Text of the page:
Sunday, 20 May 2012

The Last Champions - Interview with Dave Simpson

Released on 12th May in Hardback by Bantam Press, Dave Simpson - music journalist for The Guardian - has written an ode to his hometown team Leeds United about the 1992 League Champions managed by Howard Wilkinson.  Whilst more memorable for prolonging the agony of Manchester United, and thwarting their attempts at a league title for the first time in 25 years; the team consisting of the late Gary Speed, Gary McAllister, Gordon Strachan, Tony Dorigo, David Batty and Lee Chapman finished four points clear of their  more expensively-assembled rivals across the Pennines.

Simpson takes it upon himself to track down all the squad members of the 1991/92 winning side as well as members of the team that gained the side promotion from the old Division 2 in 1989/90.  Written with genuine enthusiasm and pleasure, Simpson's novel is part love letter, travelogue of the length and breadth of Britain but also a memoir about the end of English football.  Leeds were the last team to win the First Divsion, as that summer saw the dawn of the Sky TV bankrolled Premier League - this fresh injection of money and finance changed football forever.  It made it more and more unlikely that a team such as Leeds would win the league title having two season previously been a league below. The idea that a Reading, Southampton or West Ham (all promoted from the Championship) can compete for the title is both a wild fancy and totally unrealistic.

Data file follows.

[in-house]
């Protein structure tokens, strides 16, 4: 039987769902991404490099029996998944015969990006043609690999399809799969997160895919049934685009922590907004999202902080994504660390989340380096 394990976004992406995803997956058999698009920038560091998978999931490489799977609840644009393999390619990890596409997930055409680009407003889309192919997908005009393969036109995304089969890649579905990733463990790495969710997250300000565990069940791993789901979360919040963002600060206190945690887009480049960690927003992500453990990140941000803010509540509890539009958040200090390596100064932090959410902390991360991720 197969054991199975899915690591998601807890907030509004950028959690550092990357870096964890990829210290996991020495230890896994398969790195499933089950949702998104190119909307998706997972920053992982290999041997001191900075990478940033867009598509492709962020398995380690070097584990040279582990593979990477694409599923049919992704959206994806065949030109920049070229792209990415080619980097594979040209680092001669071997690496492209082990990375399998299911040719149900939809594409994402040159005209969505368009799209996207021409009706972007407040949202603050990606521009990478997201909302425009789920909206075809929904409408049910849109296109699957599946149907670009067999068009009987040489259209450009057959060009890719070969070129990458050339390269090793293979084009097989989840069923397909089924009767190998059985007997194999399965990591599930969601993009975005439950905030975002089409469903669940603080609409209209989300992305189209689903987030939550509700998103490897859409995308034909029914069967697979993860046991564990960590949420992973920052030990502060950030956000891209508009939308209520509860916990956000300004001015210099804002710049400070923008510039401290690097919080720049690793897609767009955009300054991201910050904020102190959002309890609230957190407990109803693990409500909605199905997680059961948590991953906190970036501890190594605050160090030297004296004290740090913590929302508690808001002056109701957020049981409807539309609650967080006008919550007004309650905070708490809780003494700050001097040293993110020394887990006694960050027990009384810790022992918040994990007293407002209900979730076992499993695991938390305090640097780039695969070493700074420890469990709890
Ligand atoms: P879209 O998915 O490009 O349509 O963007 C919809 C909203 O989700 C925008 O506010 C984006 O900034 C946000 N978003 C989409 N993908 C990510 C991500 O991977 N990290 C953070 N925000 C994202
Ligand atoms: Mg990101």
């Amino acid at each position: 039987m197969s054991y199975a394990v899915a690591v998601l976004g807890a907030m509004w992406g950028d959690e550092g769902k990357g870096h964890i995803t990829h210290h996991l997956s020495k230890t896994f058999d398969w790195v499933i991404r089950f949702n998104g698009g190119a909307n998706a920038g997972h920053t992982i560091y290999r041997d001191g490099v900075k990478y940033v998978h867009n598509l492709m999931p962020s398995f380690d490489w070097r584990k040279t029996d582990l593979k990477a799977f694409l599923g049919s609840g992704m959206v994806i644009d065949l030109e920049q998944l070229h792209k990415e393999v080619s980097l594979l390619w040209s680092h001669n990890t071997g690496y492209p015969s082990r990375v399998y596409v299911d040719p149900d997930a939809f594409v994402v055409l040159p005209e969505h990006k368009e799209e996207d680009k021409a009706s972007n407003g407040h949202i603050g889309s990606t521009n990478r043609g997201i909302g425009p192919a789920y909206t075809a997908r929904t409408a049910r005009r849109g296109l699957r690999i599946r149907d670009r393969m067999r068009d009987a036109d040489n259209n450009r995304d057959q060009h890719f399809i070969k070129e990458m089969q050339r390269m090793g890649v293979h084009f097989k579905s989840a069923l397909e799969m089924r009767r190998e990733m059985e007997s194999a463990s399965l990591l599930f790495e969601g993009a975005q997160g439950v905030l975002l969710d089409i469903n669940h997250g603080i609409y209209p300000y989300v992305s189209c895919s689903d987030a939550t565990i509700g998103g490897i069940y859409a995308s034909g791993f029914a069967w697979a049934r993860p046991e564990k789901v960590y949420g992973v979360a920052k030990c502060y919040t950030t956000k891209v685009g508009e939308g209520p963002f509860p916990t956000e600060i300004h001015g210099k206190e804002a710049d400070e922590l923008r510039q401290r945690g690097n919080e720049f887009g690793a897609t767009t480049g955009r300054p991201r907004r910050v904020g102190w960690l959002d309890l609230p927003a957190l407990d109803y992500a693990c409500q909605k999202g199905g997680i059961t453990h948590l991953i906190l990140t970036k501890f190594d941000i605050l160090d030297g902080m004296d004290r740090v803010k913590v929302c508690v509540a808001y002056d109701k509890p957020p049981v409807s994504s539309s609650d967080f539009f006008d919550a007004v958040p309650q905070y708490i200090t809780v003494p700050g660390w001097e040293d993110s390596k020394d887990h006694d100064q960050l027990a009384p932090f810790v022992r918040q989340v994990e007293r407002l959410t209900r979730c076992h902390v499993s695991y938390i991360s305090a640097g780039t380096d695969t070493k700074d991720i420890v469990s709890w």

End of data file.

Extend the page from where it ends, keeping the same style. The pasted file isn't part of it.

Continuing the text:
Dave Simpson was kind enough to grant me a brief interview about the gestation of the book and his thoughts on football now:

Jamie Garwood: What made you want to write a book about Leeds in 1992? Was it an attempt to write down memories, or show people how football used to be?